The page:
SHERLOCK: That's right. So he spoke about one specific proposal within that broader category, which is related to carbon credits. Under this new U.S. proposal, private companies in the U.S. and abroad would buy these so-called carbon credits, which represent a set amount of emissions that were reduced or removed from the atmosphere, but not necessarily by those same companies. So it's kind of like an exchange.

And under this idea, companies would pay developing countries to move away from coal as a way of making up their own emissions. The announcement is kind of controversial. You know, critics note that the carbon offset market is fairly poorly regulated and plagued by accounting problems. Critics say some of the offset projects could amount to greenwashing. Kerry said the U.N. secretary-general, though, Antonio Guterres, was supportive of a U.S.-led carbon market plan so long as there were safeguards to it.

MARTIN: But I understand President Biden's there, of course. But there are also other U.S. lawmakers there. What are they doing?

SHERLOCK: Yeah. Well, it does seem that U.S. politics has come to Sharm el-Sheikh here in Egypt. You know, we've got Democrats and Republicans here. And they're each holding press conferences to announce their own agendas and criticize each other. So Nancy Pelosi, the speaker of the House, said longstanding divisions between Republicans and Democrats on climate change has to end. But then she accused Republicans of believing that climate change is a hoax. There is a delegation of Republican lawmakers, like John Curtis of Utah, Debbie Lesko of Arizona and others. And their point is that U.S. energy is efficient and leads the world. And they say they want to address global warming while keeping the U.S. economy strong and preserve the U.S. quality of life.

MARTIN: NPR's Ruth Sherlock reporting from Sharm el-Sheikh, Egypt. Thank you.

SHERLOCK: Thank you very much.


MARTIN: President Biden's plan to cancel some or all federal debt for students - for 40 million borrowers, actually, this plan ran into a wall late yesterday. Two disgruntled borrowers filed a lawsuit challenging Biden's plan. And a U.S. district court judge in Texas has now declared that the debt relief program is unlawful and vacated it. For more on what happens next, we've got NPR's Cory Turner with us. Hey, Cory.


MARTIN: So this is sort of a big deal. Before we get to the implications, can you walk us through the basics of this case?

TURNER: Yeah. So as you said, it was brought by two borrowers making a pretty unusual argument. One won't qualify for any relief. The other does qualify for $10,000 but is actually frustrated because he believes he should qualify for more. The remedy they're seeking, though, is not cancellation of their debts but to stop the government from cancelling anyone's debts, and to essentially start all over again and rewrite the rules of the program. So I spoke last night with Persis Yu. She's managing counsel at the Student Borrower Protection Center, which has advocated for debt relief. And here's how she describes this case.

PERSIS YU: I like to think about this lawsuit as, like, the toddler problem. If I can't have it, you can't have it either. And that's not how the law works. And it's not how the courts should apply the law.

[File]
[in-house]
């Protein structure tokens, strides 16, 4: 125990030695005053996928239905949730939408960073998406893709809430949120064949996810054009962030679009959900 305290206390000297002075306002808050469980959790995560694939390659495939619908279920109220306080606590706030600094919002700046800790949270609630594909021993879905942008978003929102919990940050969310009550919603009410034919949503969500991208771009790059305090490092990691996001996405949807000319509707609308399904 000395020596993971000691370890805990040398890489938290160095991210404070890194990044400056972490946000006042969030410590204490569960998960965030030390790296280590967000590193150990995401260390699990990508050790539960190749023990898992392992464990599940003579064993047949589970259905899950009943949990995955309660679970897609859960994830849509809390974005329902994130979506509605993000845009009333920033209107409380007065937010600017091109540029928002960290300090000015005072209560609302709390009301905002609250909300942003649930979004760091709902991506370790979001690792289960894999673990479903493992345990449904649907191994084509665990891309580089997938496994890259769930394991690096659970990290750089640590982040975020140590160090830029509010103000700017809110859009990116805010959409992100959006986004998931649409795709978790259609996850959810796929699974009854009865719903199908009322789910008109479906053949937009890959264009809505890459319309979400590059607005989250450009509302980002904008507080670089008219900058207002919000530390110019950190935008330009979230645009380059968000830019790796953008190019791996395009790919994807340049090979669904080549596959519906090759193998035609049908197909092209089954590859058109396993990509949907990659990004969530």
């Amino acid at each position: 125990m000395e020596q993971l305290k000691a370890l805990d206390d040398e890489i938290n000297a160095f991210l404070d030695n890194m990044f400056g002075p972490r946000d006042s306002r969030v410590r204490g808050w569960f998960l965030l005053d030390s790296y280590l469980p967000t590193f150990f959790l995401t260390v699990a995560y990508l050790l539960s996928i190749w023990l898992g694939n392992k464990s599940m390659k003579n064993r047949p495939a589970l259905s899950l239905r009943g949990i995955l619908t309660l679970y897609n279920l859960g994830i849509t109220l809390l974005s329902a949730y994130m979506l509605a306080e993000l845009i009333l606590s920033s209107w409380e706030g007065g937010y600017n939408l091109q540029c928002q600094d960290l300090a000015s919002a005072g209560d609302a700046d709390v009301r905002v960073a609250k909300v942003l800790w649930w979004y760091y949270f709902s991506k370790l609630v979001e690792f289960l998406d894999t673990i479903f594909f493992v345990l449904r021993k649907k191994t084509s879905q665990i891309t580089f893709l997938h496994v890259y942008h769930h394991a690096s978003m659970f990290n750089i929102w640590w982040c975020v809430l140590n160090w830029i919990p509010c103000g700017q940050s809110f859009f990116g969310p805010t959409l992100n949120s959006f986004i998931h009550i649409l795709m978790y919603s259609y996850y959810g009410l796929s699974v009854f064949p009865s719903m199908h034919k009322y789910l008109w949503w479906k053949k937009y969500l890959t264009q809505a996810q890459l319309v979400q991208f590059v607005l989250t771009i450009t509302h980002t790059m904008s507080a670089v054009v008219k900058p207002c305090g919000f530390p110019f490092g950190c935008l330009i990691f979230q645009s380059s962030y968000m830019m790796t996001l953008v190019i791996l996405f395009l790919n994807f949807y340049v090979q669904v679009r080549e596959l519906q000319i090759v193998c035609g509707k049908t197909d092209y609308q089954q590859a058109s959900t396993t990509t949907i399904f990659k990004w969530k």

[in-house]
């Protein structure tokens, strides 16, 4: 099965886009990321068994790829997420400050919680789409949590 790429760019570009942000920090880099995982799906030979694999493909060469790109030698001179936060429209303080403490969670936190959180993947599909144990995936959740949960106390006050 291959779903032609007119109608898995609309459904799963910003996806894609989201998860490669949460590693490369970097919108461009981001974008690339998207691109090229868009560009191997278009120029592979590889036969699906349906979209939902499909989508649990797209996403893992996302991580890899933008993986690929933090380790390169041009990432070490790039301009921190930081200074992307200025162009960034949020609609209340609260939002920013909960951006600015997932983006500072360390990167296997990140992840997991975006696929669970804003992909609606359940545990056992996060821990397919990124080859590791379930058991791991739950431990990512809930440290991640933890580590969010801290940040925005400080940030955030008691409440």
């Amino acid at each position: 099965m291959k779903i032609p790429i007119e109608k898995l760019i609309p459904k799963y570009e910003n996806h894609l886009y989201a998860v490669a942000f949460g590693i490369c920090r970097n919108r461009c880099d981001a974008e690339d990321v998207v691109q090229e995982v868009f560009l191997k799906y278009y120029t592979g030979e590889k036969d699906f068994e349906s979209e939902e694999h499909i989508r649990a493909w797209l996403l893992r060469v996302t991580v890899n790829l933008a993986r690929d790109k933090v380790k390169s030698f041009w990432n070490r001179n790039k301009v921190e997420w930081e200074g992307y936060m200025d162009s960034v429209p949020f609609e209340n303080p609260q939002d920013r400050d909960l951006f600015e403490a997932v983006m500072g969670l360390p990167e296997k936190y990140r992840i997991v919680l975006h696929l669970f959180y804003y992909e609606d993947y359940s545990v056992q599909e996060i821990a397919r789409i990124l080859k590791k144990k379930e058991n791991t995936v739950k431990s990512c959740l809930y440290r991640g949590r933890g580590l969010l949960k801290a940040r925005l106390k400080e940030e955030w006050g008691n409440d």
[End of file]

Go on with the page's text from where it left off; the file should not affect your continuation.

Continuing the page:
TURNER: But here's the thing, Rachel. This case is not just about these two borrowers. It is also a big-picture fight over capital-G government and the separation of powers. The conservative legal group behind this suit argues President Biden cannot just wipe away $400 billion in student loan debt. Only Congress can do that. And for him to do it without Congress, they argue, is unlawful. Though, of course, the Biden administration says lawmakers did give it the authority to erase student debt when they passed a law called the HEROES Act.

MARTIN: OK. So what did this judge say?

TURNER: So Judge Mark T. Pittman, who was appointed by former President Trump, doesn't buy the administration's reading of the HEROES Act. Instead, he wrote that Biden's debt relief program is a complete usurpation of congressional authority by the executive branch. The judge even quoted James Madison in the Federalist Papers writing, the accumulation of all powers - legislative, executive and judiciary - in the same hands may justly be pronounced the very definition of tyranny. What's most interesting about Pittman's ruling, though, is that he condensed a lot of legal process here, including whether to issue, you know, some sort of temporary block on debt relief. And instead, he went big and vacated the entire program.

MARTIN: So what does that mean for all the people, all the borrowers who've already started their online documents to get their debt relieved?

TURNER: Well, at the very least, it means they're still waiting. This is a big setback, Rachel, for those borrowers and for the Biden administration's program. Vacating it doesn't just pause it or block it, it would essentially unwind it. In response, though, we know Biden administration has already appealed the decision. We got confirmation of that last night from the White House. Then again, I should also make clear, like, an appeal is going to go to the Fifth Circuit Court of Appeals, which has a reputation for being the most conservative federal appeals court in the country. From there, another appeal would land this case at the Supreme Court.


TURNER: It's hard to know what the timeline is here for clarity, could be weeks. Keep in mind, though - this is important. Lots of borrowers know this, don't need to be reminded. Student loan payments are also set to restart in a matter of weeks come January.

MARTIN: I still got to pay mine. NPR's Cory Turner. Thank you.

TURNER: You're welcome. Transcript provided by NPR, Copyright NPR.